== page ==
Ex-big-leaguer claims bankruptcy

PORTLAND, Ore. -- Rick Wise, a former major league pitcher and Oregon Sports Hall of Fame inductee, has filed for bankruptcy, listing more than $1.4 million in debts.

Wise and his wife, Susan, filed for Chapter 7 voluntary liquidation late Tuesday in U.S. Bankruptcy Court in Portland.


Under Chapter 7 of the Federal Bankruptcy Act, a trustee is appointed by the court to sell the debtor's assets to repay creditors. The debtor can claim certain property exempt from creditors.

The Wises, who listed a Beaverton address, were not available for comment.

Kent Snyder, whose firm, Snyder Bankruptcy, is representing the Wises, said the couple has no real assets for a trustee to sell that aren't already under lien by the Internal Revenue Service.

The Wises listed a total of $101,000 in assets, according to court papers. They claimed as exemptions two automobiles, household furniture and furnishings and a portion of wages.

The Internal Revenue Service is the largest creditor, seeking $1.17 million in taxes owed over 1975-85, according to the bankruptcy document. The Oregon Department of Revenue is seeking $165,000 and the State of California Franchise Tax Board is seeking $135,000.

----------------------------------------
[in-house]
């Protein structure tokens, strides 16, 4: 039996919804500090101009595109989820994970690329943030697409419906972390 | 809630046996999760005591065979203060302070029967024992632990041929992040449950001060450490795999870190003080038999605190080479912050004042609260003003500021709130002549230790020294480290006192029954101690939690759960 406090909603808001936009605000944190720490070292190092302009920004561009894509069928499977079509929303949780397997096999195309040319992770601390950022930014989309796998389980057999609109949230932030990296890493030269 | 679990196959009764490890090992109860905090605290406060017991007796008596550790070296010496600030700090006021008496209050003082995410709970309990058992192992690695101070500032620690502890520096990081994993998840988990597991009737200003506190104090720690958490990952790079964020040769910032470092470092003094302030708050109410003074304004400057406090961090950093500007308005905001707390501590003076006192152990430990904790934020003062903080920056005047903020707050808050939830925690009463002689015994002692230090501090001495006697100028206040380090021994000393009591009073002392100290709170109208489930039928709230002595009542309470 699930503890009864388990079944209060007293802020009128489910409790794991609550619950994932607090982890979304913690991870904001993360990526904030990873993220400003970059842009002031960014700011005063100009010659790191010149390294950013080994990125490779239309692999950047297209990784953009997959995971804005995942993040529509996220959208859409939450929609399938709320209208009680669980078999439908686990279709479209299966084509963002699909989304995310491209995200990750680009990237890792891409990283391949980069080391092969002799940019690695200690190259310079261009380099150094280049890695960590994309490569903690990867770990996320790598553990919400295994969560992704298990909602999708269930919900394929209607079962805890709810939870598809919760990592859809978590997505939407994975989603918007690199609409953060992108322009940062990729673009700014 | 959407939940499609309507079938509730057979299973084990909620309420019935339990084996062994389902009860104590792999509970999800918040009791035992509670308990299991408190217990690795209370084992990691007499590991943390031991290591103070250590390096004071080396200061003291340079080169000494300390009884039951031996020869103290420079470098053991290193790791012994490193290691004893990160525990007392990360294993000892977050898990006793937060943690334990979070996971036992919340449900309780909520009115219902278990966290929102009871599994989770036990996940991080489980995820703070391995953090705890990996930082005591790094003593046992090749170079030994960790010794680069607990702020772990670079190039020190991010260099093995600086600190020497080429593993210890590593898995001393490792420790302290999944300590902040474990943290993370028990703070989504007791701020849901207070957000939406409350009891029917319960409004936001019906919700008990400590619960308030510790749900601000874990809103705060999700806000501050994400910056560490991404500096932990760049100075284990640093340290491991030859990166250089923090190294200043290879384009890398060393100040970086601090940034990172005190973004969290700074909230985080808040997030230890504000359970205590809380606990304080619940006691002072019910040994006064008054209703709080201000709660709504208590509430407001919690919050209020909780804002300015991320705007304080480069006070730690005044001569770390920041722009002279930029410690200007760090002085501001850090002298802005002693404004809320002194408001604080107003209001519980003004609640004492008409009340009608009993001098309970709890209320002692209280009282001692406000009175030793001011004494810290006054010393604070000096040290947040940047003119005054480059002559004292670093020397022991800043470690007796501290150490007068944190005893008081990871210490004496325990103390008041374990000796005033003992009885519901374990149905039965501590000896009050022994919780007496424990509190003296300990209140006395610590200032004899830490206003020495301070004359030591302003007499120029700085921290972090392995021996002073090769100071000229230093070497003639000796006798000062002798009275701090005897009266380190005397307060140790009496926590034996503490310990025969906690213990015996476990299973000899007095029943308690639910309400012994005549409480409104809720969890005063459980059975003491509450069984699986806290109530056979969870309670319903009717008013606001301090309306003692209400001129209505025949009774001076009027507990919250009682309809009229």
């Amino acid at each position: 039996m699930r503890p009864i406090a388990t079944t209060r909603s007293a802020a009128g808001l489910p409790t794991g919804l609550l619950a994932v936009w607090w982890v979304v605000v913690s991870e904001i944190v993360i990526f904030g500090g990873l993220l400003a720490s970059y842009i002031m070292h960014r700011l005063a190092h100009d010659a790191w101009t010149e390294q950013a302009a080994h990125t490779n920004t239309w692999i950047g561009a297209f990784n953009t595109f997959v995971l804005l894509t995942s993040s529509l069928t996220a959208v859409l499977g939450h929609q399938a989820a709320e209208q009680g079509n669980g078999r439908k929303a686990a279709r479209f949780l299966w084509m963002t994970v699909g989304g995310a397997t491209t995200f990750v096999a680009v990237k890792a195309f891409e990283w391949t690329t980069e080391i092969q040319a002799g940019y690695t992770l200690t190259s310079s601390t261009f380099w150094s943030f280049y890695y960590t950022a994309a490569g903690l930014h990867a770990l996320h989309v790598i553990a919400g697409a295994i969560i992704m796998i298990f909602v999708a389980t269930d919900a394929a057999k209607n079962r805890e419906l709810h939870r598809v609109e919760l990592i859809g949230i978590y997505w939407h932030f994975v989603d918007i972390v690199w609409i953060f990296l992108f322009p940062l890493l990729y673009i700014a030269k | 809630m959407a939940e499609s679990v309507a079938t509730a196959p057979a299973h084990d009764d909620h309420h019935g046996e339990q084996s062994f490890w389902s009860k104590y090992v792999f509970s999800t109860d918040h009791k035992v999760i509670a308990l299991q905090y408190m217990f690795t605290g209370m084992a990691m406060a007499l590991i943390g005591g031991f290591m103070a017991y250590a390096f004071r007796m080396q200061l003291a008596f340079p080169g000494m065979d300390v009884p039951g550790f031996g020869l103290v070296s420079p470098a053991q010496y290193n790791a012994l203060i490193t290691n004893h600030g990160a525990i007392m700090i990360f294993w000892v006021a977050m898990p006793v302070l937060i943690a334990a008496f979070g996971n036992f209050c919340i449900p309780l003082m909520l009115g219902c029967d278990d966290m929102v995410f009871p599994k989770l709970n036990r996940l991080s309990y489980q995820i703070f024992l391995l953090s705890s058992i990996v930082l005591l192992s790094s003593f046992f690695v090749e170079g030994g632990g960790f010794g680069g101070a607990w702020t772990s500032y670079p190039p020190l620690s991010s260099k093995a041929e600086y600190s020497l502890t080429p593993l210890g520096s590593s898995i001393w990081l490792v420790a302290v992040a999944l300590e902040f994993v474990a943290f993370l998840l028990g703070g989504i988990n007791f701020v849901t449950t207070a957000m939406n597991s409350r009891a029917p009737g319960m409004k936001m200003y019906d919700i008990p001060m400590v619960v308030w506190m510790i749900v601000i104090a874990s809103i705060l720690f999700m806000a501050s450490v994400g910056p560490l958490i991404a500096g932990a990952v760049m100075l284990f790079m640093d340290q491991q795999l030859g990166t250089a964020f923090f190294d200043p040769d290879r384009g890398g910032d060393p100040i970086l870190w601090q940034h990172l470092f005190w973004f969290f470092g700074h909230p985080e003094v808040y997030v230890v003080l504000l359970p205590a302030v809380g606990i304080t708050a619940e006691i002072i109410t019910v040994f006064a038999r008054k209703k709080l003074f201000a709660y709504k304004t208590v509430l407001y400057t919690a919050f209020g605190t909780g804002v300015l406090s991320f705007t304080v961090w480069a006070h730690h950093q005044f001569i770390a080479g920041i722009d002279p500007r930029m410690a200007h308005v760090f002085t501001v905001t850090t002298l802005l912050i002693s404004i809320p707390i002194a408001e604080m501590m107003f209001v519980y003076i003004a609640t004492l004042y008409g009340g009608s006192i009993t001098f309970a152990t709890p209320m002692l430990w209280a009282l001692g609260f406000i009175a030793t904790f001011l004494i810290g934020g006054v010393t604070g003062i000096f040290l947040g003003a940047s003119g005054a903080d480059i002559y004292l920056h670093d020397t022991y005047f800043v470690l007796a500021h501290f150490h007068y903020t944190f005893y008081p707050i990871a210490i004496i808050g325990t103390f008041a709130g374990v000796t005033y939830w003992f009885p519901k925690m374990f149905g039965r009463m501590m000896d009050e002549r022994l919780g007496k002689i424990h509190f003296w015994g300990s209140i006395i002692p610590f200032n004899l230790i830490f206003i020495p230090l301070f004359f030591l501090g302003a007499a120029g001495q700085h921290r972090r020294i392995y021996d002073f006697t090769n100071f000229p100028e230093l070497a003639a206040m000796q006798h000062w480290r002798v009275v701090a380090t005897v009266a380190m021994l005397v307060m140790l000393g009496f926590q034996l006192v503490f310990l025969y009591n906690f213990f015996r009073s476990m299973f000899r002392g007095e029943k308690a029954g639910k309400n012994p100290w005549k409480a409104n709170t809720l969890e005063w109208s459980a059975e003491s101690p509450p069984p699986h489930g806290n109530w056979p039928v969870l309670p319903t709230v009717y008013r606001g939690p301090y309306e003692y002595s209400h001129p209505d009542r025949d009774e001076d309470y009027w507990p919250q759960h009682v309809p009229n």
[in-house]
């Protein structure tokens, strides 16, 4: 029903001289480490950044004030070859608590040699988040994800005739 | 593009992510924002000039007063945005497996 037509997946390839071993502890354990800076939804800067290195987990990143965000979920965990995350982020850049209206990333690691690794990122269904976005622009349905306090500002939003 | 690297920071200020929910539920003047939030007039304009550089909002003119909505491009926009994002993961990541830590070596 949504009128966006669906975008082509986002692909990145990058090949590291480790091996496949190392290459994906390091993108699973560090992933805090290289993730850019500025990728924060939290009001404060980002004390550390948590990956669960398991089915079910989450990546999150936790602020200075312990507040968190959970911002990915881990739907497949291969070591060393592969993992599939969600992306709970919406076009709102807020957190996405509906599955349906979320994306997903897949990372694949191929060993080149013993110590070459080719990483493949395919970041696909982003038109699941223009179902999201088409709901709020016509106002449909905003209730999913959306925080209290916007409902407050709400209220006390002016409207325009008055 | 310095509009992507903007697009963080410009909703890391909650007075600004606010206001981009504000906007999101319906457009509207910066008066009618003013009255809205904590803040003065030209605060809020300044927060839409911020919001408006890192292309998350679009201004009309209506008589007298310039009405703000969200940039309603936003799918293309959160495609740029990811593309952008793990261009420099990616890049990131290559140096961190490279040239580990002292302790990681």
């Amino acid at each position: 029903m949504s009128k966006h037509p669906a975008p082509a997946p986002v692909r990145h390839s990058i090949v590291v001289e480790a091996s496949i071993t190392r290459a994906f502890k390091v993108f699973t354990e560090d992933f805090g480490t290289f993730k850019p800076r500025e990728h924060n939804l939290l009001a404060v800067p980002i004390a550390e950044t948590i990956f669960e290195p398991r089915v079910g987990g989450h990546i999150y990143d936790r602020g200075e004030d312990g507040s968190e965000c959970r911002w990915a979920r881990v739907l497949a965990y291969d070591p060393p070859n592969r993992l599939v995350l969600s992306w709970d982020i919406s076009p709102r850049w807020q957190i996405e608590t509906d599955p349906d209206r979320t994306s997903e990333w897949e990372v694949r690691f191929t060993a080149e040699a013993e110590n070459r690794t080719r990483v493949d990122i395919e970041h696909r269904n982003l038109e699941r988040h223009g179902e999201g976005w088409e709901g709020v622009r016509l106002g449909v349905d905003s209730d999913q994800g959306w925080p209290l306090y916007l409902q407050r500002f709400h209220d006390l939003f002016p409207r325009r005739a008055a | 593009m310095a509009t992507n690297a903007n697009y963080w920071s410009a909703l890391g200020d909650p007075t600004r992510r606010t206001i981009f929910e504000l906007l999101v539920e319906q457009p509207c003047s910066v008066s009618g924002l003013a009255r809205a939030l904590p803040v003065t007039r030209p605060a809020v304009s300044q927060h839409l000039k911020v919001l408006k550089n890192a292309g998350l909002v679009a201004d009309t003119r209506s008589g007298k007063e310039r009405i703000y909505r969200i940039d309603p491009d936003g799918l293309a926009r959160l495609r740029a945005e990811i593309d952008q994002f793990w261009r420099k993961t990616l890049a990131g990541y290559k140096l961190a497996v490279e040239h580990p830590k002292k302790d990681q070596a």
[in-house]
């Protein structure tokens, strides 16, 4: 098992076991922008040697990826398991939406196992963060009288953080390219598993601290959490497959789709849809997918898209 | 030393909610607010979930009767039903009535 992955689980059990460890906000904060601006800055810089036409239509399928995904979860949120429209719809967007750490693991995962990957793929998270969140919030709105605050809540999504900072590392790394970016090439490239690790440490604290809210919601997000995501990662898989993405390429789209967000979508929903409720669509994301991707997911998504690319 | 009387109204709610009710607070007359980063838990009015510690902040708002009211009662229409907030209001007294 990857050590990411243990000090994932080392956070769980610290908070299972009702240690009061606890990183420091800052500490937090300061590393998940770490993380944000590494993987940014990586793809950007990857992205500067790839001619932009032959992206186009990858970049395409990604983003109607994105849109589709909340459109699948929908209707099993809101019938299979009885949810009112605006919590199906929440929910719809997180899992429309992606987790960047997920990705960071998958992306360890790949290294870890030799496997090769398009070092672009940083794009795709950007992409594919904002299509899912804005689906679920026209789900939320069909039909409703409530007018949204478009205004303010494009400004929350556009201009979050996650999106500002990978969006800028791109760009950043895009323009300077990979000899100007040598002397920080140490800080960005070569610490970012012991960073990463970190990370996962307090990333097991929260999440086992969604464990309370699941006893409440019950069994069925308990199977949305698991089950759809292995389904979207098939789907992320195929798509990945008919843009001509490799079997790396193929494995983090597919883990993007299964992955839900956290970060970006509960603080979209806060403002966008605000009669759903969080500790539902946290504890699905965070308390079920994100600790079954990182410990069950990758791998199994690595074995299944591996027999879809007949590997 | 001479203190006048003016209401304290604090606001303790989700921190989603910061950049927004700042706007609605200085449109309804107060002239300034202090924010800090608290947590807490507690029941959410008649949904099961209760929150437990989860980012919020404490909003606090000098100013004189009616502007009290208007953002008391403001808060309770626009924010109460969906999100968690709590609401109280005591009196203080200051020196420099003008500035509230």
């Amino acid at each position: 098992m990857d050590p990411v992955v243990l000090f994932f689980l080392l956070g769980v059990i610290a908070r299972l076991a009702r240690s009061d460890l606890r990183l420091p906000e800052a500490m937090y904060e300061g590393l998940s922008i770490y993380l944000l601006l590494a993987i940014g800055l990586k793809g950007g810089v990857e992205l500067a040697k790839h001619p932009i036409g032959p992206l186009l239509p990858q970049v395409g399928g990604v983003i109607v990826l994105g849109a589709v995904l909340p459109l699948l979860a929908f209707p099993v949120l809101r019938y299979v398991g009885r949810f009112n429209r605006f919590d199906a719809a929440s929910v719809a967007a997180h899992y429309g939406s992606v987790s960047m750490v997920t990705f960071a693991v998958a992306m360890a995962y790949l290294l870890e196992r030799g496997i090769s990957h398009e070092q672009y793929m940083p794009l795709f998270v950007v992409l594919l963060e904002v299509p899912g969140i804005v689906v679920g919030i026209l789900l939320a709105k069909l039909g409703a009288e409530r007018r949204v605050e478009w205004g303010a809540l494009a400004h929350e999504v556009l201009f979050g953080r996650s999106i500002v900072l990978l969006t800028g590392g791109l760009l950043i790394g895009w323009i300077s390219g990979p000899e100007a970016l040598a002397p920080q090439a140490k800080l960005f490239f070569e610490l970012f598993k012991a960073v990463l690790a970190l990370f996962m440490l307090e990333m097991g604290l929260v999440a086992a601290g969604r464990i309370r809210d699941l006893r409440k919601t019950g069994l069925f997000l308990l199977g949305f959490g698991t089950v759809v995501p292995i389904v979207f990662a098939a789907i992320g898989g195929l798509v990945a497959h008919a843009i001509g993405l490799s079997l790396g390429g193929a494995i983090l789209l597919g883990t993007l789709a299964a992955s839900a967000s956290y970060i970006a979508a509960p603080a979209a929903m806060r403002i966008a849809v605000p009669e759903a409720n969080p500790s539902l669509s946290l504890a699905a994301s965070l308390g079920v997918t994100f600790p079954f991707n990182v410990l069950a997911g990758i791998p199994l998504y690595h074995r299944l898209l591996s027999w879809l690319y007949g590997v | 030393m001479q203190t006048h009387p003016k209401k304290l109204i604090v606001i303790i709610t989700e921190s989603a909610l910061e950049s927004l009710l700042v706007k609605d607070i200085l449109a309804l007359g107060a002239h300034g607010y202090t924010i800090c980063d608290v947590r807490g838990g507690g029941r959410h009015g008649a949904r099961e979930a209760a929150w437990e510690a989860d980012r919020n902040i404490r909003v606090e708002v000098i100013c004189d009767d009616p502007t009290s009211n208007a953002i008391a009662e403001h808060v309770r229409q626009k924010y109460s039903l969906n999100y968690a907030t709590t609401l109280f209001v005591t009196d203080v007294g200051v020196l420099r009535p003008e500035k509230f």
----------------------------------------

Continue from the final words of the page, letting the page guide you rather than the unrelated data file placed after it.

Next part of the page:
Snyder said debts to the IRS can be eliminated under certain conditions and he thought the Wises would meet the criteria, which includes the passage of years.

Wise and other athletes ran into problems through poor investments made by a financial counselor several years ago, Snyder said.

'We're just trying to clean up all the mess and let him get on with his life,' Snyder said.

Wise, who described himself in documents as unemployed, was a major league pitcher from 1964-82, starting his career with the Philadelphia Phillies.

Wise led Portland's Rose City team to the 1958 Little League World Series.

He pitched for five major league teams and compiled a record of 188-181 with 30 career shutouts. He won 16 games for the St. Louis Cardinals in both 1972 and 1973 and was the winning pitcher in the 1973 All-Star Game.

Traded to Boston, Wise went 19-12 in 1975 as the Red Sox won the American League pennant. He was dealt to Cleveland in 1978 and finished his career in 1982 with the San Diego Padres.

In 1971, while playing for the Phillies, Wise became the only pitcher in major league history to hit two home runs while throwing a no-hitter.


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